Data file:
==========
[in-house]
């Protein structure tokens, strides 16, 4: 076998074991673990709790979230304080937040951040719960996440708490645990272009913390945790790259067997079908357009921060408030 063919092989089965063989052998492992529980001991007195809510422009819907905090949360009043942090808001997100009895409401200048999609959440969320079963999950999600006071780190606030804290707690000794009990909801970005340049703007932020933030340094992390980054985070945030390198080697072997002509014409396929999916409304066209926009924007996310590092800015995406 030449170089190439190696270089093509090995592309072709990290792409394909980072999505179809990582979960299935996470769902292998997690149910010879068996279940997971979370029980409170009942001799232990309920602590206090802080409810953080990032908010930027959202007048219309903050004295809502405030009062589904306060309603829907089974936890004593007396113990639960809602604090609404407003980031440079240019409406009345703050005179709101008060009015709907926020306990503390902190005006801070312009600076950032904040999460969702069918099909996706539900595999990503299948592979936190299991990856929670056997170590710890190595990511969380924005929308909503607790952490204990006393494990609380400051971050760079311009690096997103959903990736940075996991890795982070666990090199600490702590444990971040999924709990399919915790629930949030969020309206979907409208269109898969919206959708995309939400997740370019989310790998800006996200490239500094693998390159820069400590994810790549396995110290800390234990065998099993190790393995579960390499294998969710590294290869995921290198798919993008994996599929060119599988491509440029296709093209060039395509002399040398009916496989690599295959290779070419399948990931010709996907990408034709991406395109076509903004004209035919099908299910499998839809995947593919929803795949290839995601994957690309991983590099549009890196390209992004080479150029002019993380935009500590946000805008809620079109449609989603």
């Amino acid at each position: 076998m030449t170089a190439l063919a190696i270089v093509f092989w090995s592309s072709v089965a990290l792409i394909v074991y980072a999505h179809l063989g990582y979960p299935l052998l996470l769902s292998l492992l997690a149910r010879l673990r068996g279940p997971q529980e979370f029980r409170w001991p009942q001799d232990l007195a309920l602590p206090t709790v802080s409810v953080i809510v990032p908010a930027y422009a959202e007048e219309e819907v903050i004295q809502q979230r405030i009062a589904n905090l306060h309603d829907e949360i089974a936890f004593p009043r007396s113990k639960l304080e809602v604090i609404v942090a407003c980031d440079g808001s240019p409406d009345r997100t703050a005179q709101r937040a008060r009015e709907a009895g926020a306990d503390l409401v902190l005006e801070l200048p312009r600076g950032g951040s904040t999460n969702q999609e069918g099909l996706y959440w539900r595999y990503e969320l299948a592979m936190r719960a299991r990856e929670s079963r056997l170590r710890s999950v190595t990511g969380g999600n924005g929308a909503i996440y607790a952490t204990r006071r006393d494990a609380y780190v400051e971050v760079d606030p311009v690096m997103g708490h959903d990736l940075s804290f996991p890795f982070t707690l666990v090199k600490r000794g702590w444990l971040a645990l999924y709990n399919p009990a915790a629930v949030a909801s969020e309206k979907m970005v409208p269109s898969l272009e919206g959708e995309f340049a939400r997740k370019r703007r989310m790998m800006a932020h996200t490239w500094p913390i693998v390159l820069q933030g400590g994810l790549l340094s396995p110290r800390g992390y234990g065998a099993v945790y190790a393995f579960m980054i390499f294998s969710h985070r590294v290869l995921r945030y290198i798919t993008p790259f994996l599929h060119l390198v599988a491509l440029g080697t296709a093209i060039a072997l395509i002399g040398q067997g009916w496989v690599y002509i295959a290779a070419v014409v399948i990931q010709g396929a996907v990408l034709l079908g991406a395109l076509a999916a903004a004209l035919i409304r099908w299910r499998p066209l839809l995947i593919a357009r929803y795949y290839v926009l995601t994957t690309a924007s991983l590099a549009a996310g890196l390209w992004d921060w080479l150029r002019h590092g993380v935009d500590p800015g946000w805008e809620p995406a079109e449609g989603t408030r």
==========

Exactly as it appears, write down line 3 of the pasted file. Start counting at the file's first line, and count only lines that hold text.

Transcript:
């Amino acid at each position: 076998m030449t170089a190439l063919a190696i270089v093509f092989w090995s592309s072709v089965a990290l792409i394909v074991y980072a999505h179809l063989g990582y979960p299935l052998l996470l769902s292998l492992l997690a149910r010879l673990r068996g279940p997971q529980e979370f029980r409170w001991p009942q001799d232990l007195a309920l602590p206090t709790v802080s409810v953080i809510v990032p908010a930027y422009a959202e007048e219309e819907v903050i004295q809502q979230r405030i009062a589904n905090l306060h309603d829907e949360i089974a936890f004593p009043r007396s113990k639960l304080e809602v604090i609404v942090a407003c980031d440079g808001s240019p409406d009345r997100t703050a005179q709101r937040a008060r009015e709907a009895g926020a306990d503390l409401v902190l005006e801070l200048p312009r600076g950032g951040s904040t999460n969702q999609e069918g099909l996706y959440w539900r595999y990503e969320l299948a592979m936190r719960a299991r990856e929670s079963r056997l170590r710890s999950v190595t990511g969380g999600n924005g929308a909503i996440y607790a952490t204990r006071r006393d494990a609380y780190v400051e971050v760079d606030p311009v690096m997103g708490h959903d990736l940075s804290f996991p890795f982070t707690l666990v090199k600490r000794g702590w444990l971040a645990l999924y709990n399919p009990a915790a629930v949030a909801s969020e309206k979907m970005v409208p269109s898969l272009e919206g959708e995309f340049a939400r997740k370019r703007r989310m790998m800006a932020h996200t490239w500094p913390i693998v390159l820069q933030g400590g994810l790549l340094s396995p110290r800390g992390y234990g065998a099993v945790y190790a393995f579960m980054i390499f294998s969710h985070r590294v290869l995921r945030y290198i798919t993008p790259f994996l599929h060119l390198v599988a491509l440029g080697t296709a093209i060039a072997l395509i002399g040398q067997g009916w496989v690599y002509i295959a290779a070419v014409v399948i990931q010709g396929a996907v990408l034709l079908g991406a395109l076509a999916a903004a004209l035919i409304r099908w299910r499998p066209l839809l995947i593919a357009r929803y795949y290839v926009l995601t994957t690309a924007s991983l590099a549009a996310g890196l390209w992004d921060w080479l150029r002019h590092g993380v935009d500590p800015g946000w805008e809620p995406a079109e449609g989603t408030r």